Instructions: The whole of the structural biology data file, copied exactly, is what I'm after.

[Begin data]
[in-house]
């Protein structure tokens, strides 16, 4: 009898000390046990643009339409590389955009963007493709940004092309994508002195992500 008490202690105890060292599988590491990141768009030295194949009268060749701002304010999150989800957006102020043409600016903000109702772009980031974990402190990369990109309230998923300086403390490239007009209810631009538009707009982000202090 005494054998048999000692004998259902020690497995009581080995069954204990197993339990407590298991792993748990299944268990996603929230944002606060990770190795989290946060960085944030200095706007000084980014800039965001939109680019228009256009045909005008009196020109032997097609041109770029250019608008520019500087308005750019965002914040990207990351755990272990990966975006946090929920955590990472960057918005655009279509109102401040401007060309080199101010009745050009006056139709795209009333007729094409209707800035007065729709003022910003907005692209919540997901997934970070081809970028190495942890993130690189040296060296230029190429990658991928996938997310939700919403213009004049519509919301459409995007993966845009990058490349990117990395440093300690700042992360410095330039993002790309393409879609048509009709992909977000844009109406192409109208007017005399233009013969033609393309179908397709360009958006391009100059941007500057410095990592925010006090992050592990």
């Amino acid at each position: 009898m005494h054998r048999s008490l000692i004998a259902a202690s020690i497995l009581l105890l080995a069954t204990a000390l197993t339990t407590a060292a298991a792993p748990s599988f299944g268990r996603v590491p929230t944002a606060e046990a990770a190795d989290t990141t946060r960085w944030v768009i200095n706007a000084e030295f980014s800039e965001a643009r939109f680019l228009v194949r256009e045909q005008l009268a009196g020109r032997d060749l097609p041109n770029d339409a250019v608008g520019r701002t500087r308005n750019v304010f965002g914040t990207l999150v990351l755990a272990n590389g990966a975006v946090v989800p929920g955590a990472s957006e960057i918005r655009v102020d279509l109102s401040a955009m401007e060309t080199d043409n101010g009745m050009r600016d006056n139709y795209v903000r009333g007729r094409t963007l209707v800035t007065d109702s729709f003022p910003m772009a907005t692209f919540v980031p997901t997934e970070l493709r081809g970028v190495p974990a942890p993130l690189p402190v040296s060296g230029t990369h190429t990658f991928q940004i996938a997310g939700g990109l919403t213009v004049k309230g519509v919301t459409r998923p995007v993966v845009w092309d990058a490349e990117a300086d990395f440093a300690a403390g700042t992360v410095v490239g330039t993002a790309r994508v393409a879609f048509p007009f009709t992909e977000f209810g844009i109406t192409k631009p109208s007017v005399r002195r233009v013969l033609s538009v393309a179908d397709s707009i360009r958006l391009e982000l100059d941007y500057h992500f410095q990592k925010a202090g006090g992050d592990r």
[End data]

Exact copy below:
[in-house]
């Protein structure tokens, strides 16, 4: 009898000390046990643009339409590389955009963007493709940004092309994508002195992500 008490202690105890060292599988590491990141768009030295194949009268060749701002304010999150989800957006102020043409600016903000109702772009980031974990402190990369990109309230998923300086403390490239007009209810631009538009707009982000202090 005494054998048999000692004998259902020690497995009581080995069954204990197993339990407590298991792993748990299944268990996603929230944002606060990770190795989290946060960085944030200095706007000084980014800039965001939109680019228009256009045909005008009196020109032997097609041109770029250019608008520019500087308005750019965002914040990207990351755990272990990966975006946090929920955590990472960057918005655009279509109102401040401007060309080199101010009745050009006056139709795209009333007729094409209707800035007065729709003022910003907005692209919540997901997934970070081809970028190495942890993130690189040296060296230029190429990658991928996938997310939700919403213009004049519509919301459409995007993966845009990058490349990117990395440093300690700042992360410095330039993002790309393409879609048509009709992909977000844009109406192409109208007017005399233009013969033609393309179908397709360009958006391009100059941007500057410095990592925010006090992050592990």
């Amino acid at each position: 009898m005494h054998r048999s008490l000692i004998a259902a202690s020690i497995l009581l105890l080995a069954t204990a000390l197993t339990t407590a060292a298991a792993p748990s599988f299944g268990r996603v590491p929230t944002a606060e046990a990770a190795d989290t990141t946060r960085w944030v768009i200095n706007a000084e030295f980014s800039e965001a643009r939109f680019l228009v194949r256009e045909q005008l009268a009196g020109r032997d060749l097609p041109n770029d339409a250019v608008g520019r701002t500087r308005n750019v304010f965002g914040t990207l999150v990351l755990a272990n590389g990966a975006v946090v989800p929920g955590a990472s957006e960057i918005r655009v102020d279509l109102s401040a955009m401007e060309t080199d043409n101010g009745m050009r600016d006056n139709y795209v903000r009333g007729r094409t963007l209707v800035t007065d109702s729709f003022p910003m772009a907005t692209f919540v980031p997901t997934e970070l493709r081809g970028v190495p974990a942890p993130l690189p402190v040296s060296g230029t990369h190429t990658f991928q940004i996938a997310g939700g990109l919403t213009v004049k309230g519509v919301t459409r998923p995007v993966v845009w092309d990058a490349e990117a300086d990395f440093a300690a403390g700042t992360v410095v490239g330039t993002a790309r994508v393409a879609f048509p007009f009709t992909e977000f209810g844009i109406t192409k631009p109208s007017v005399r002195r233009v013969l033609s538009v393309a179908d397709s707009i360009r958006l391009e982000l100059d941007y500057h992500f410095q990592k925010a202090g006090g992050d592990r």